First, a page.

The doctors of the law and members of the Sanhedrin (Saul of Tarsus is supposed to have been a member) did not wish to be parties directly to the charges, nor to seem to be interested in the destruction of a noble man. They therefore procured others to give testimony that would be of the kind desired—testimony upon which it would be possible for their distorted judgments and consciences to render a death verdict. Strangely enough, the second martyr, like the first, was convicted of blasphemy against God and against the Temple, and without any more foundation for the charges than in the case of his illustrious Master. Of course the charges were distorted, and yet there was a measure of truth in them. Just how much allowance should be made for those who convicted the Lord and Stephen on such evidence is perhaps difficult for us to judge. Nor is it necessary, because the judgment of such matters is not yet put into our hands. The Lord alone knows to what extent the prejudiced mind was unable to discern the truth, and to what extent the Adversary succeeded in blinding the judgment, so as to make the light appear darkness, the truth appear error.

Doubtless, as Stephen heard the charges against him, and noticed the advancement of the case, he mentally remarked the correspondence between these charges against him and those upon which his Master was convicted. We may be sure that some such thoughts were passing through his mind when his face was so wonderfully lit up with the indwelling joy, that it is recorded that all sitting in the Sanhedrin “looking steadfastly on him saw his face, as it had been the face of an angel.” But even an angelic face could not move such hearts, some of the same, doubtless, that had sat in condemnation of the Master himself. Seemingly, Stephen’s witness was fruitless, so far as his auditors were concerned; the same might have been said respecting our Master’s trial and testimony. And yet, as the latter bore fruit on the day of Pentecost and afterward, so, doubtless, Stephen’s testimony bore fruit subsequently. Who can say that that beaming and angelic face was not one of the “pricks” against which Saul of Tarsus had been contending for some time, when the Lord interrupted him enroute to Damascus?

Who can tell that experiences connected with this martyrdom may not have been valuable not only to Saul, but to others? At all events, it was Stephen’s duty, as it is our duty, to be faithful under all circumstances, under all conditions, regardless of whether appearances indicate the accomplishment of much, or of little good. We are to remember that the Lord’s work is in his own hands, and that our part is to be faithful to him and to the truth, to the extent of our opportunities.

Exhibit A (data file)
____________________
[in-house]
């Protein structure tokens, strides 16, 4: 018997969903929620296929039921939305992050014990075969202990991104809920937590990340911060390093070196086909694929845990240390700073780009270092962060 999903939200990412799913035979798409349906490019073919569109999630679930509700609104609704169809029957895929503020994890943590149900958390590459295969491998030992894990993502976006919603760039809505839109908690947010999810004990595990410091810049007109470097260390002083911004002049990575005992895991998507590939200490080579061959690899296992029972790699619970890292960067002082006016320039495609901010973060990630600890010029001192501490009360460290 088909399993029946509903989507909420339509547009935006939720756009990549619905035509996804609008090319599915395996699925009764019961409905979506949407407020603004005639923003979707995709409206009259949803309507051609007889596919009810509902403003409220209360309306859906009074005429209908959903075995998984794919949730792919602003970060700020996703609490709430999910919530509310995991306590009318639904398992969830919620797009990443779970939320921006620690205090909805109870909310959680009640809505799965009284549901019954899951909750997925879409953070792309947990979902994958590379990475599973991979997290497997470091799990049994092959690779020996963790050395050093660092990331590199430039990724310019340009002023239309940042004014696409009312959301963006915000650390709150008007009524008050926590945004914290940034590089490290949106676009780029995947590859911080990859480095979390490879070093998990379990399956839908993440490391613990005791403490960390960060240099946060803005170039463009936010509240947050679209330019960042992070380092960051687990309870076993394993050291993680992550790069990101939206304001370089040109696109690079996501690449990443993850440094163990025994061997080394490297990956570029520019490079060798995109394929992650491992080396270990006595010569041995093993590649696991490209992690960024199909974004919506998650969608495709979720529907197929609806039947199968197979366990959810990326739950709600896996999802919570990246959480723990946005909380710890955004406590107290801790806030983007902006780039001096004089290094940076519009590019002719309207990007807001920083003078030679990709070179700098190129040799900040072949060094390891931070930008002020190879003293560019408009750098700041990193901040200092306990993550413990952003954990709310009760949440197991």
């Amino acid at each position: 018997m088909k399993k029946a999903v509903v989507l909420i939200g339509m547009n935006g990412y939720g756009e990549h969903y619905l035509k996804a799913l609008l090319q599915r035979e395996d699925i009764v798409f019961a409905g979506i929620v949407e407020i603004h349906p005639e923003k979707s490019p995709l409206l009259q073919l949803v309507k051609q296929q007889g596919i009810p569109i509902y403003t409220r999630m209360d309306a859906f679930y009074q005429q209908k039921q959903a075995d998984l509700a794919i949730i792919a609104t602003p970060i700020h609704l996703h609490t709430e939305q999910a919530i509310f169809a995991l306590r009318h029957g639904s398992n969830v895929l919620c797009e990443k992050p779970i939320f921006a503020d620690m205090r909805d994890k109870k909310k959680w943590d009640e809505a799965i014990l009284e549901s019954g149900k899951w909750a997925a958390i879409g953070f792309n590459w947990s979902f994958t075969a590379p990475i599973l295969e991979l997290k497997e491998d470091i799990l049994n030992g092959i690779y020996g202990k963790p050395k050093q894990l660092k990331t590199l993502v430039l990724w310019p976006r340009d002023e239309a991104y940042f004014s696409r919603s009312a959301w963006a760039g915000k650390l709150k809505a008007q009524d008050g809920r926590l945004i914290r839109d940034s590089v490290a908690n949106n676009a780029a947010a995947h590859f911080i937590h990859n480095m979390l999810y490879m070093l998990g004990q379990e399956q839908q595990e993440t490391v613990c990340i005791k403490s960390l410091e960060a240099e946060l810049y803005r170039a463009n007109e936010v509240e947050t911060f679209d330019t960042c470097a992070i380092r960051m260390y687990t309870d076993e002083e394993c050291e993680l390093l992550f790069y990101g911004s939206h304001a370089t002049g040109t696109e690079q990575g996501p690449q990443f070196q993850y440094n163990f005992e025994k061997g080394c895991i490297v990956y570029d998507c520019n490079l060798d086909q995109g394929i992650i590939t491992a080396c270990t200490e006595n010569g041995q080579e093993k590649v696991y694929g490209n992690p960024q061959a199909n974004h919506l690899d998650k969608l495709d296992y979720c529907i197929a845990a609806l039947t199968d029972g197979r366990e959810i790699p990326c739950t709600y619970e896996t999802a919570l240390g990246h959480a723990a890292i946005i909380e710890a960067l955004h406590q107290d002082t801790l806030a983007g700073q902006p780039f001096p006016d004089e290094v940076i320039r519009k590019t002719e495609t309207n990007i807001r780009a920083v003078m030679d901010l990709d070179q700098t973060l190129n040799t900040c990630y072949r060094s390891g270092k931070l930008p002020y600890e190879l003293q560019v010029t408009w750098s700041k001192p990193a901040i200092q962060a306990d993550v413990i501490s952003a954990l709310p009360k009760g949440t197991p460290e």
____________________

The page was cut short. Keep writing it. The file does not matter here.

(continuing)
The Editor would like, for himself and for all the Pilgrims, and for all the elders of the Church everywhere, and for all the brethren who speak at all, publicly or privately, in the name of Jesus, that Stephen’s beaming face might be impressed upon our memories. If it is, and if every time we stand forth before men publicly or privately, as the representatives of our Lord, we could so realize his blessing and our privilege as his servants, that it would fill our hearts, and beam forth from our faces, in gladness, in thankfulness, for the privilege of serving, then indeed we would have the highest degree of blessing to ourselves, and doubtless also would bring the largest degree of blessing to all those whose hearts would be prepared for the truth, and also for those not yet ready for it, but who are under the Lord’s discipline and guidance, in preparation for it, as was Saul of Tarsus.

Our Golden Text is very appropriate in this connection. It is well that the Lord’s people, especially when they come into trying positions on account of their fidelity to the truth, should remember these, the Master’s words. Men may kill our bodies, or they may speak evil of them, or despitefully use them otherwise; but it is beyond their power to injure us as new creatures, or to ruin our prospects as respects the future life. That life which the Lord has promised to his faithful,—the resurrection life,—is beyond the power of man. It is the eternal, the invaluable life. If we gain it, no matter what the cost may be, as respects the present life, and mortal-body condition, we shall have made a great bargain, we shall have gained a great prize. All who really appreciate it see it to be a “pearl of great price,” for which they, like the Master, are willing to lay down all,—to sell all that they have, that they may obtain it.

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God is able to kill the soul—able to blot out existence entirely—and he has threatened to do so in all cases of wilful deliberate sin, against full light and knowledge. This is a cause both for comfort and for fear. For comfort, as opposed to the false human teaching that the masses will spend an eternity of woe: for fear, lest after having tasted of divine goodness and learned of God’s gracious provisions for such as obey him, any of us should seem to come short and lose our all—life!

To have the proper course in life, to be able to meet the trials and difficulties of life as they come to us, and to meet them in the proper spirit which the Lord directs—in the spirit of rejoicing in tribulation, and counting such experiences all joy,—it is necessary that all fear of man, which brings a snare, shall be removed. And it is our Lord’s direction that we shall fear Jehovah, and not fear our mortal fellows. The righteous are bold as a lion, as well as gentle as a dove, and meek as a lamb. This peculiar combination should be found in every Christian, and we doubt if it will be found elsewhere.


— February 1, 1902 —